If you own a television you've seen Hal Cooper's work. Even if you don't believe in watching television, you've at least heard of Hal Cooper's work. The U-M grad (BA '46) has directed (or executive produced or associate produced or written or created or you-get-the-point) countless television programs. Heard of Search for Tomorrow? He was one of its first directors. I Dream of Jeannie? He directed 70 episodes. Maude? He was director and executive producer. His directing resume is an amazing summary of how many of us spent countless afternoons and evenings watching The Brady Bunch, Gilligan's Island, The Odd Couple, The Dick Van Dyke Show---more than 50 different programs have at least one episode bearing his directing credit.
Cooper is spending five weeks on campus to direct James Thurber's
The Male Animal at the Lydia Mendelssohn Theatre February 22-25. While he has returned to Ann Arbor in recent years to
watch his son James '94 perform as a theater major, this is the first time he has worked at the Mendelssohn stage since 1946 when he played a villain in Angel Street.
"It's kind of a kick to come back," he says.
Cooper began his career in New York City as a successful child actor, which usually means a certain end to a budding career in show business (ask the cast members from Diff'rent Strokes), but he overcame the jinx. After starring in Big Brother's Rainbow House on the Mutual Radio Network from 1936-1940, he enrolled at Michigan, majoring in theater. He left the University for a short time to serve in WWII but returned to earn his degree in 1946.
Following a stint as the associate director of the Dock Street Theatre in Charleston, South Carolina, Cooper moved to New York City. In February 1948 he received a phone call that began his career in television.
"I was told that the DuMont Network was looking for somebody to create a television show for pre-school age kids," Cooper recalls. "They called the program TV Baby Sitter. The idea was to keep the child occupied while the mother did housework. I developed a format which today is like Sesame Street---teaching the alphabet with fun and music, using stories to teach a moral. But compared with the expensive special effects used on Sesame Street, our production was using an oatmeal box with a string."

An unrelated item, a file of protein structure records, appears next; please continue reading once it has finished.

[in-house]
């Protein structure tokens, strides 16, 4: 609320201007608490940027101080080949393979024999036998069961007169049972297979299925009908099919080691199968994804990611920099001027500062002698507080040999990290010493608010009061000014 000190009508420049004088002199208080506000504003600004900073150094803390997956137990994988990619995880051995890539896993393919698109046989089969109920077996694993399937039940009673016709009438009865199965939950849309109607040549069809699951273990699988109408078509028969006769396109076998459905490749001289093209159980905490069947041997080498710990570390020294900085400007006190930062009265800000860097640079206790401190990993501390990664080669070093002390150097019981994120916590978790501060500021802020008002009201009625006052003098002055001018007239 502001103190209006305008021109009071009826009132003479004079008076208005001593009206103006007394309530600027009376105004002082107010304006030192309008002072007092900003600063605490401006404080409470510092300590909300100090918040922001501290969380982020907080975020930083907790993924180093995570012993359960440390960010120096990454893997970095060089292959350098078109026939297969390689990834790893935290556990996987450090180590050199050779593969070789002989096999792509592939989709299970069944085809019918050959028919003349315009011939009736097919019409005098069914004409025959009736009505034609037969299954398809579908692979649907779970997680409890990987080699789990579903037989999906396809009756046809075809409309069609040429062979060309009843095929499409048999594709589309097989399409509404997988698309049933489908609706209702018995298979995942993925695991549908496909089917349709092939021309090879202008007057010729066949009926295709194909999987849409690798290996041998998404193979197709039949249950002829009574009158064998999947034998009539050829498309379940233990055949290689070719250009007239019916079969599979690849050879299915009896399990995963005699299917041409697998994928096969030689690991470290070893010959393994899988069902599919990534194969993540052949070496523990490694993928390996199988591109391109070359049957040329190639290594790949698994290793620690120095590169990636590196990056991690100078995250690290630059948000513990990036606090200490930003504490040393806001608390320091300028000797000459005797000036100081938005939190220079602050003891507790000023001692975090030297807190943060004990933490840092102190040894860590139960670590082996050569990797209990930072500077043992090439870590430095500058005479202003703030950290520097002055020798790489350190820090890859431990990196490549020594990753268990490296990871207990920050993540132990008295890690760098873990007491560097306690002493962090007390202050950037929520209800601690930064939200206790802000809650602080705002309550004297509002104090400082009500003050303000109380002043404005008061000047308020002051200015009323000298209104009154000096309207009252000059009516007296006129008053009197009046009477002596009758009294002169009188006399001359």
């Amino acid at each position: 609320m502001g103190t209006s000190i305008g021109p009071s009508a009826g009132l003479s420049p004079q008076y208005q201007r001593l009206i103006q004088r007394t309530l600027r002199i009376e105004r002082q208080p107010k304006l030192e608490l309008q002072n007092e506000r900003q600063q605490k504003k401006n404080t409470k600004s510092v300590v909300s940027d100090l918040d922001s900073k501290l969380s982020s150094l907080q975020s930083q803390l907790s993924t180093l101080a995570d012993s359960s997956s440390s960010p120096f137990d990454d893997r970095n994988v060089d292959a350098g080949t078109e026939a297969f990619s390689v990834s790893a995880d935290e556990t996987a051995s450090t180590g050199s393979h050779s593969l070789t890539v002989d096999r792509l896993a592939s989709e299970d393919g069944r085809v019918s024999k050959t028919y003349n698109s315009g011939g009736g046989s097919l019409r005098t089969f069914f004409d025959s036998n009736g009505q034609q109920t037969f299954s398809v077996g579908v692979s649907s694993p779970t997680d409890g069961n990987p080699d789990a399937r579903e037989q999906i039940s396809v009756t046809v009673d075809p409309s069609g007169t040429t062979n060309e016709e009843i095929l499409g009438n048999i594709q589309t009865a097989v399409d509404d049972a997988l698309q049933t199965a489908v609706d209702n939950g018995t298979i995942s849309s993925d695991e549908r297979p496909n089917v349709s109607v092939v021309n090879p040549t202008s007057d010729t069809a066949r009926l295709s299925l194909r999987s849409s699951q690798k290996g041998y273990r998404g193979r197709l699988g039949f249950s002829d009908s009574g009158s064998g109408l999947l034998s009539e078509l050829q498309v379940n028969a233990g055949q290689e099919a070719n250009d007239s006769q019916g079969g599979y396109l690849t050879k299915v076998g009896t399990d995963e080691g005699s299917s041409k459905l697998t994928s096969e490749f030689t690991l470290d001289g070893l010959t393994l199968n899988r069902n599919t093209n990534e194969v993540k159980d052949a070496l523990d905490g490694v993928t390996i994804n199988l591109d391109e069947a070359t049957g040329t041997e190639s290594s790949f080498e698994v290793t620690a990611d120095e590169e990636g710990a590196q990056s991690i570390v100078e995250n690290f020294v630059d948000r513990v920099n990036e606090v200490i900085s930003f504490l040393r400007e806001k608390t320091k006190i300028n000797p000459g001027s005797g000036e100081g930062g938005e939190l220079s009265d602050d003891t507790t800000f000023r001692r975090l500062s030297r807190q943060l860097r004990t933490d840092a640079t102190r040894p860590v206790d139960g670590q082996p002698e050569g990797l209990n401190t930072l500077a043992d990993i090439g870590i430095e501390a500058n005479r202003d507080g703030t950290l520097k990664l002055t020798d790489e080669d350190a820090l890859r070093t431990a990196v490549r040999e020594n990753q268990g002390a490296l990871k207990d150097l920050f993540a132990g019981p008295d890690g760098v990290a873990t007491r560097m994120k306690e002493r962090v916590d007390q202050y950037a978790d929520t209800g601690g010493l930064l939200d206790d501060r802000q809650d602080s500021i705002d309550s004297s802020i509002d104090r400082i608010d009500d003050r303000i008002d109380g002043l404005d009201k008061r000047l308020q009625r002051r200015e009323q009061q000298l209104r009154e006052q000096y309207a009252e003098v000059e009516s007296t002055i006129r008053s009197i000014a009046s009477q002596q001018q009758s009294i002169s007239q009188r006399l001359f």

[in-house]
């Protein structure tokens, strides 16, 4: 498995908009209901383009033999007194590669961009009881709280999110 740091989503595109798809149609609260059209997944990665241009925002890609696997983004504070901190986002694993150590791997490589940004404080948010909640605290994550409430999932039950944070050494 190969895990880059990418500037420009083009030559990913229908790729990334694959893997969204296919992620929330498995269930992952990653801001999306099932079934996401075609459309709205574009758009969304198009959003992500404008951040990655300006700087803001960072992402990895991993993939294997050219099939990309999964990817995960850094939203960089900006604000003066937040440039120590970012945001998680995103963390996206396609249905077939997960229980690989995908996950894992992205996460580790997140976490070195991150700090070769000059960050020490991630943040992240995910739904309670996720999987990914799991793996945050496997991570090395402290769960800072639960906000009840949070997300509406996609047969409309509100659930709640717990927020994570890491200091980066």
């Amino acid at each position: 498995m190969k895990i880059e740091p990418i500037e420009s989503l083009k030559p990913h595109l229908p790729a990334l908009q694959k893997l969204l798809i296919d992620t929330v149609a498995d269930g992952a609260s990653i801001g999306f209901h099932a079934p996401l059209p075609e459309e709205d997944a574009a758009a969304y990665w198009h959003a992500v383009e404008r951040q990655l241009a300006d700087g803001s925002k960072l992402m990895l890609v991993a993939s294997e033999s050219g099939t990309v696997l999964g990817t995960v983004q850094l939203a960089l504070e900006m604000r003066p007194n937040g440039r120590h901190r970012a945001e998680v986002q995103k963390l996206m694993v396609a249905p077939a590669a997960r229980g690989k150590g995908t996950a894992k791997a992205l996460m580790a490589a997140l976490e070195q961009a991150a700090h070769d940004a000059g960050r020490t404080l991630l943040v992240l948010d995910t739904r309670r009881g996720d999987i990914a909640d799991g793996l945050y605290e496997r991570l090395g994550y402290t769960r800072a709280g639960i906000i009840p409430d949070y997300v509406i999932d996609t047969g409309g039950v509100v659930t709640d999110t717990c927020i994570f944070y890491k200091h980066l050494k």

Wilmer the Pigeon and a cast of characters premiered the completely unrehearsed program in late 1948. A glowing review in the Nov. 7 New York Times said Television Baby Sitter was the answer "for parents who have searched endlessly for suitable broadcast material for children of pre-Lone Ranger vintage."
But, the article continued, "the idea of a nation of housewives sitting mute before the video machine when they should be tidying up the premises or preparing the formula is not something to be grasped hurriedly. Obviously, it is a matter fraught with peril of the darkest sort."
Despite the threat of dark peril, the series ran until 1951.
In 1958 Cooper moved to Los Angeles with the dream of working on nighttime programs. ("Daytime was considered junk, nighttime was prestige. Even junk that was on at night was prestigious.") His break came in 1962 when Carl Reiner asked him to direct two episodes of the Dick Van Dyke Show. Once he had the nighttime credit, his career took off.
The young man from New York was taken by surprise by his next project---directing Death Valley Days during its post-Ronald Reagan period. "I knew nothing about horses or cowboys, but theater is theater and actors are actors. It was a big production in a suitcase. We shot on 16mm films, no lights---just reflective boards. It was shot for peanuts. We had to do a full half-hour show in two-and-a-half days. To save money, at the end of filming one show we'd turn the cameras around and film the beginning of the next show---pretending as if it were a different location."